Myopic perception of having a deadline in negotiations: An anchoring effect due to question order
In negotiations, people tend to perceive a deadline as more detrimental to themselves than to their opponents. This phenomenon is termed myopic perception. The present research proposes that myopic perception can be understood as a result of an anchoring effect due to the question order used in probing the perception of a deadline. When people estimate deal prices before rating the influence of a deadline, their judgements are anchored on their negotiation outcomes, making their perception egocentric, which leads to myopic perception. As a result, myopic perception was hypothesized to be reduced by reversing the above question order to change the respondents' judgement anchor from negotiation outcomes to negotiation procedures. In Study 1, myopic perception disappeared when participants rated the general influence of a deadline before estimating deal price in a negotiation scenario. In Study 2, pairs of participants negotiated under a tight deadline. Myopic perception of a deadline was manipulated before the negotiation. Dyads without myopic perception had a smaller discrepancy in reservation price. However, myopic perception had no effect on impasse rates or final deal prices. The results are discussed with respect to behavioural forecasting and practical implications of myopic perception.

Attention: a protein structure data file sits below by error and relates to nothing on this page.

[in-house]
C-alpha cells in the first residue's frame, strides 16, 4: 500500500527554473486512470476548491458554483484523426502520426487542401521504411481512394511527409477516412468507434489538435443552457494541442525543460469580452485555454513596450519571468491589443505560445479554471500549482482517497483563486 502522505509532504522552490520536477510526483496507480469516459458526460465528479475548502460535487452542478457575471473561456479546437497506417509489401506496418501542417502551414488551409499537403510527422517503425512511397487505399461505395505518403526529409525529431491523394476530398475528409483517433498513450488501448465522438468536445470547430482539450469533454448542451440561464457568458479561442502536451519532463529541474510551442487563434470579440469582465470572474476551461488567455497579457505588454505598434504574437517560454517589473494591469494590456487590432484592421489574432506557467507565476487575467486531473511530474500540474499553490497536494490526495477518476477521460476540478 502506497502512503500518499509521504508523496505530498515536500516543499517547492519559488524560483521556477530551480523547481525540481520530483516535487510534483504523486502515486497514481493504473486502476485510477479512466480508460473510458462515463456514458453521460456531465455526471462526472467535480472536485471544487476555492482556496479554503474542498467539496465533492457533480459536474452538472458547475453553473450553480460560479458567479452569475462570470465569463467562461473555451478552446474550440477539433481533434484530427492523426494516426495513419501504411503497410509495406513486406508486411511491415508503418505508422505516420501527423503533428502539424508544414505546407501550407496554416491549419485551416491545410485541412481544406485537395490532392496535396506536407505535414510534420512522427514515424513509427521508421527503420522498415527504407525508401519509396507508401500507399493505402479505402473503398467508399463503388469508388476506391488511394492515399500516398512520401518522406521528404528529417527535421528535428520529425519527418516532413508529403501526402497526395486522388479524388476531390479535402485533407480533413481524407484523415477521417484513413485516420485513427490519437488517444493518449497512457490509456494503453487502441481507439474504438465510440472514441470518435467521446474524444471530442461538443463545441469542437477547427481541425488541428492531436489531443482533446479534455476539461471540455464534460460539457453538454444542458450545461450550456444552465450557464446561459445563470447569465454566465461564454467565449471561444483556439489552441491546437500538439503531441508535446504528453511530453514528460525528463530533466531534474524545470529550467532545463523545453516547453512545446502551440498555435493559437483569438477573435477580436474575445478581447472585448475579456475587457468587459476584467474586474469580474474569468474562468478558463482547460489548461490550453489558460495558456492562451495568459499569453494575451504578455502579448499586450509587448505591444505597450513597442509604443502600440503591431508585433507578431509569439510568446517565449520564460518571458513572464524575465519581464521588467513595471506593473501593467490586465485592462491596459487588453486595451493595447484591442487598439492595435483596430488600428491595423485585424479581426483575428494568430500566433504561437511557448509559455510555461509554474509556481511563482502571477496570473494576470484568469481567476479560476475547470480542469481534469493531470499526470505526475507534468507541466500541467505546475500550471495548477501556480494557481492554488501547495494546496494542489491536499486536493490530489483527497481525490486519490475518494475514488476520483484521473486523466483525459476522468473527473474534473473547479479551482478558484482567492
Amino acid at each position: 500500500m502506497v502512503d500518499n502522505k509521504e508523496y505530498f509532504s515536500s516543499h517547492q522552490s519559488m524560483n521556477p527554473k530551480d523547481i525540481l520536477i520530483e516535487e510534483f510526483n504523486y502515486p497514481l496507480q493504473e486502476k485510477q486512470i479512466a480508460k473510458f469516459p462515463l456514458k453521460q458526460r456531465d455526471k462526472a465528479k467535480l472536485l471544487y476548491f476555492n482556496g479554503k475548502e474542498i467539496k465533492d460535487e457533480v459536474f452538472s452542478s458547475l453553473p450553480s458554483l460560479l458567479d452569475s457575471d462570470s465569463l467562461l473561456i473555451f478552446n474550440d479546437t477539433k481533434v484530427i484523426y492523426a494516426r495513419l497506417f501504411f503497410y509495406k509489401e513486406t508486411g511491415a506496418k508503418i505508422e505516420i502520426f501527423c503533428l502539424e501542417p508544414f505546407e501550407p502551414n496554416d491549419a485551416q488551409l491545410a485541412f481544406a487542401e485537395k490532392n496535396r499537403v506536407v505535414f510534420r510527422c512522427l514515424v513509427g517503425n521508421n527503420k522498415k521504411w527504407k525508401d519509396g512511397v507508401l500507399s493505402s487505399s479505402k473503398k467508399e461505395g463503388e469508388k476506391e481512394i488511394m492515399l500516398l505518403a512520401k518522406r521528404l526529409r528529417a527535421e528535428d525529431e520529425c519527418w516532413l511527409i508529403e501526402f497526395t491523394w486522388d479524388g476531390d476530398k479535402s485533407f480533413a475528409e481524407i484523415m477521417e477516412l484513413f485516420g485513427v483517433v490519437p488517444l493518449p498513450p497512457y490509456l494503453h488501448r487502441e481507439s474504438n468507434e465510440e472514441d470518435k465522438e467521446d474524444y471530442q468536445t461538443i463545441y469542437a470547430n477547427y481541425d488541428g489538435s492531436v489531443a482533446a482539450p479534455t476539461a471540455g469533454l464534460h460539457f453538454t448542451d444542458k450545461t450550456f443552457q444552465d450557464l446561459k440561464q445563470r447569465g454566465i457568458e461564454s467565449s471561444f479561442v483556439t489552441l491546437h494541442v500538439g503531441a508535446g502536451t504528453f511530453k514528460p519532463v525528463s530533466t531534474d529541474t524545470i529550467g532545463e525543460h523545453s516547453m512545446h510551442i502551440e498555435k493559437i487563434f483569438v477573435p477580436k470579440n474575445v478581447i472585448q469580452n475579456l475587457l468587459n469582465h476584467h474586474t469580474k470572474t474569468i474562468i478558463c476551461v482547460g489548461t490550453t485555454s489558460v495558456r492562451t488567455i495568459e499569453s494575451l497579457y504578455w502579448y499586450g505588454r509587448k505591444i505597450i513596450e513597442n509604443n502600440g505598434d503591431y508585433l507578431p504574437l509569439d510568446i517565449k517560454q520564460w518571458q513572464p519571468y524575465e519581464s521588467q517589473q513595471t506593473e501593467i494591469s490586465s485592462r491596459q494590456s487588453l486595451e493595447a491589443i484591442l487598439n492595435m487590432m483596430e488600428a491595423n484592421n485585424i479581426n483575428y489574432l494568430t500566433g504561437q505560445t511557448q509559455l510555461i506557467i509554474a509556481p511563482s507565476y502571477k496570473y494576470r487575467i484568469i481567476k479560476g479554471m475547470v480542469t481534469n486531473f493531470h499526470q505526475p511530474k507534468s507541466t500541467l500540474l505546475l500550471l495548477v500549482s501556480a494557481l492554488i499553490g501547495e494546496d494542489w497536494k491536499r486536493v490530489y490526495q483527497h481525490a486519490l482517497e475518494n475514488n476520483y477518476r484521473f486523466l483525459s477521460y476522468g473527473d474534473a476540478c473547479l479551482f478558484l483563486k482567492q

anchoring, deadline, myopic perception, negotiation
Asian Journal of Social Psychology
Wiley: 24 months
AU, Al K. C., & LAU, Ivy Yee-Man, .(2015). Myopic perception of having a deadline in negotiations: An anchoring effect due to question order. Asian Journal of Social Psychology, 18(3), 209-215.
Available at: http://ink.library.smu.edu.sg/soss_research/2003
This document is currently not available here.